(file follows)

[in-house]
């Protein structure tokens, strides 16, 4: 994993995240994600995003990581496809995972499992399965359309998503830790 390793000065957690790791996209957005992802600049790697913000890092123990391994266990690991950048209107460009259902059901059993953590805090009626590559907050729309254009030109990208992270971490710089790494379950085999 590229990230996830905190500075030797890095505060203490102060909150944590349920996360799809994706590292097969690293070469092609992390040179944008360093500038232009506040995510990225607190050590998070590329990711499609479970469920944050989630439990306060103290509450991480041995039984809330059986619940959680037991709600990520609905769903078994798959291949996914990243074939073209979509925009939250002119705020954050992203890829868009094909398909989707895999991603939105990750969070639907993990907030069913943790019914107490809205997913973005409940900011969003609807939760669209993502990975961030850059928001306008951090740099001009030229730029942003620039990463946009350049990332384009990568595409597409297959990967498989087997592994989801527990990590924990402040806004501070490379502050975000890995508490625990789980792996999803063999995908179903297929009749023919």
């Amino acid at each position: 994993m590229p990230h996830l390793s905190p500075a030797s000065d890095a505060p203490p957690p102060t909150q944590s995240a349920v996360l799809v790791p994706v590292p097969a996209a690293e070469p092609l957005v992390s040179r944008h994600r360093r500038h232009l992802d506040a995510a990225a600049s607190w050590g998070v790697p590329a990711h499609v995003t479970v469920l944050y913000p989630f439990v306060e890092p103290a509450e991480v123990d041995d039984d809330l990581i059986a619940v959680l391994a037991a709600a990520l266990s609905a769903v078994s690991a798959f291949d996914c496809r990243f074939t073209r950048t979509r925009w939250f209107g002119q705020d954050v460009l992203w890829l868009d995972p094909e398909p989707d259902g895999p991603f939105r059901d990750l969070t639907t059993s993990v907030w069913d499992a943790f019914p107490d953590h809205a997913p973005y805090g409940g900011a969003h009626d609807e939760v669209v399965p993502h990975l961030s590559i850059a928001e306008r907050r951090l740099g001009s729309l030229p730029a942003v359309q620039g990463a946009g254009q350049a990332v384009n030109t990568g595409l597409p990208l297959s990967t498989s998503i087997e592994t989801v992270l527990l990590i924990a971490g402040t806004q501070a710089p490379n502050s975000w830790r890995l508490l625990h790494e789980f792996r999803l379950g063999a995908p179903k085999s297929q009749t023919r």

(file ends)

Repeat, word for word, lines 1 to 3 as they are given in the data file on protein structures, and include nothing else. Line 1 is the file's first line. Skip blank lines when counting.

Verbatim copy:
[in-house]
């Protein structure tokens, strides 16, 4: 994993995240994600995003990581496809995972499992399965359309998503830790 390793000065957690790791996209957005992802600049790697913000890092123990391994266990690991950048209107460009259902059901059993953590805090009626590559907050729309254009030109990208992270971490710089790494379950085999 590229990230996830905190500075030797890095505060203490102060909150944590349920996360799809994706590292097969690293070469092609992390040179944008360093500038232009506040995510990225607190050590998070590329990711499609479970469920944050989630439990306060103290509450991480041995039984809330059986619940959680037991709600990520609905769903078994798959291949996914990243074939073209979509925009939250002119705020954050992203890829868009094909398909989707895999991603939105990750969070639907993990907030069913943790019914107490809205997913973005409940900011969003609807939760669209993502990975961030850059928001306008951090740099001009030229730029942003620039990463946009350049990332384009990568595409597409297959990967498989087997592994989801527990990590924990402040806004501070490379502050975000890995508490625990789980792996999803063999995908179903297929009749023919």
């Amino acid at each position: 994993m590229p990230h996830l390793s905190p500075a030797s000065d890095a505060p203490p957690p102060t909150q944590s995240a349920v996360l799809v790791p994706v590292p097969a996209a690293e070469p092609l957005v992390s040179r944008h994600r360093r500038h232009l992802d506040a995510a990225a600049s607190w050590g998070v790697p590329a990711h499609v995003t479970v469920l944050y913000p989630f439990v306060e890092p103290a509450e991480v123990d041995d039984d809330l990581i059986a619940v959680l391994a037991a709600a990520l266990s609905a769903v078994s690991a798959f291949d996914c496809r990243f074939t073209r950048t979509r925009w939250f209107g002119q705020d954050v460009l992203w890829l868009d995972p094909e398909p989707d259902g895999p991603f939105r059901d990750l969070t639907t059993s993990v907030w069913d499992a943790f019914p107490d953590h809205a997913p973005y805090g409940g900011a969003h009626d609807e939760v669209v399965p993502h990975l961030s590559i850059a928001e306008r907050r951090l740099g001009s729309l030229p730029a942003v359309q620039g990463a946009g254009q350049a990332v384009n030109t990568g595409l597409p990208l297959s990967t498989s998503i087997e592994t989801v992270l527990l990590i924990a971490g402040t806004q501070a710089p490379n502050s975000w830790r890995l508490l625990h790494e789980f792996r999803l379950g063999a995908p179903k085999s297929q009749t023919r």